We all have an innate desire to have our lives matter and to know that after we are gone, we have left some sort of mark on the world, even if it is simply in the minds and memories of our friends and family. Social media seems to add to this pressure as we see numerous quotes about living out our highest purpose and postings by people who seem to be leaving us behind in this race to a meaningful life. It's easy to doubt that we are achieving what we think God wants us to achieve, especially if we don't think that what we are spending a bulk amount of our time doing each day is valuable to anyone, especially to Him.
This search for meaning and purpose is nothing new for me but I've been on the fast track recently. I am entering that dreaded mid-way point in my life between the life I knew to a life I don't know at all. My vocation for the past almost 30 years has been primarily as a stay-at-home mom, or as some like to call it "domestic engineer" in the attempt to "sugar-coat" it. Whatever it is called we all know what the job is.
I can relate to the feelings that come along with any job where you don't feel valuable, often seem to be taken advantage of, question whether or not you have somehow become invisible, and hope for anything to happen that could possible end the constant monotony of your duties. I've been embarrassed to answer the question "so what do you do?" or hurt by the comments like "I just don't know how you can do that day in and day out".
So, as my time as a stay-at-home mom has been approaching the end, I have been on the search for what I can do that will give me a sense of meaning, of contributing to the world, of being all that I can be! I'm excited to have discovered a love for Life Coaching and have gone through training programs the past couple of years to get ready for the new life that is before me. This new venture is filled with the hope for meaning I have been searching for.
But...what if I have been looking at this whole purpose thing wrong all of these years? What if I've been searching for a sense of value that I thought came from every other source of work others were engaged in while missing it in my own experience? What if the "grass is always greener" scenario is truly a myth?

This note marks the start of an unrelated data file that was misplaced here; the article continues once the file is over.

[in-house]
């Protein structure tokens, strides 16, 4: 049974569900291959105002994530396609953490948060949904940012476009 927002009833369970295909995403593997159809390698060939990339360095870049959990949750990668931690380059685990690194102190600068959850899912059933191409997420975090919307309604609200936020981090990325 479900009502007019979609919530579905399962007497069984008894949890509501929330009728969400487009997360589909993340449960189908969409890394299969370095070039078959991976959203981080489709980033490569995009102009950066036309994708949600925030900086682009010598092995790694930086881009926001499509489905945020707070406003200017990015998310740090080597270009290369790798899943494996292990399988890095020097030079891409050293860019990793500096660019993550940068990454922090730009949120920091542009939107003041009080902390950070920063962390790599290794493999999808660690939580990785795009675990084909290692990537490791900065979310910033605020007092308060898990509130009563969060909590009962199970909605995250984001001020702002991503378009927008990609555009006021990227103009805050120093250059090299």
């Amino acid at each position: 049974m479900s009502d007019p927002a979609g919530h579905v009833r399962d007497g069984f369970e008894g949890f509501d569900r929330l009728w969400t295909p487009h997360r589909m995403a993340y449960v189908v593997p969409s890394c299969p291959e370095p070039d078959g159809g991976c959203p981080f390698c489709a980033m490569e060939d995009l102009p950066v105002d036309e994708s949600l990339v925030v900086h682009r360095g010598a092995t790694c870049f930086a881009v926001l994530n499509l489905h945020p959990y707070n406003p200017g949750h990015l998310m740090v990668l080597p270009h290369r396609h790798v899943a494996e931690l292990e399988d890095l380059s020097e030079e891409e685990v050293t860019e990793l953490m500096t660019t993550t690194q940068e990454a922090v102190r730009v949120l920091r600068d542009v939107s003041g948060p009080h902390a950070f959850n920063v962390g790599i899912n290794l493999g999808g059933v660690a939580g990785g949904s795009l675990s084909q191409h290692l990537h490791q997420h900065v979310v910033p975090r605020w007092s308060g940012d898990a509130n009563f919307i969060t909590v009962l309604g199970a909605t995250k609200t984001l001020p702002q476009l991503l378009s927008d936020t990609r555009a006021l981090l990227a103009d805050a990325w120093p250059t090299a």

The light started to go on for me during a surprise party my family had for me on my 50th birthday. My kids are all artists and very creative so they had an elaborate 6 course meal for our extended family that was like no other. One of my sons who is a great chef planned each course around facts they knew about my life. Another son presented me with a written description of these facts folded into origami shapes. I know...it was pretty intense. But what got me was that my four sons all knew things about my life. They told me what they appreciated about me and what I had meant to them. All of a sudden, I mattered and I saw exactly how I mattered and why.
That experience changed my entire outlook on what it means to have purpose. Francis Chan says "God's definition of what matters is pretty straight forward. He measures our lives by how we love." God says the same thing in Matthew 12:30-31 about the greatest commandments being loving God and then others.
I'm sometimes slow to catch on, but it seems to me that our greatest purpose is simply to connect to, encourage, be a good example for, support, be kind to, and most of all love others. We are called to do that in everything that we do, especially in our "workplaces" wherever they may be and whatever they may entail.
Nelson Madela says "There is no passion to be found playing small-in settling for a life that is less than the one you are capable of living." Maybe the more that we desire is simply having a bigger influence on those we work with. Maybe that's real the real meaning is hiding.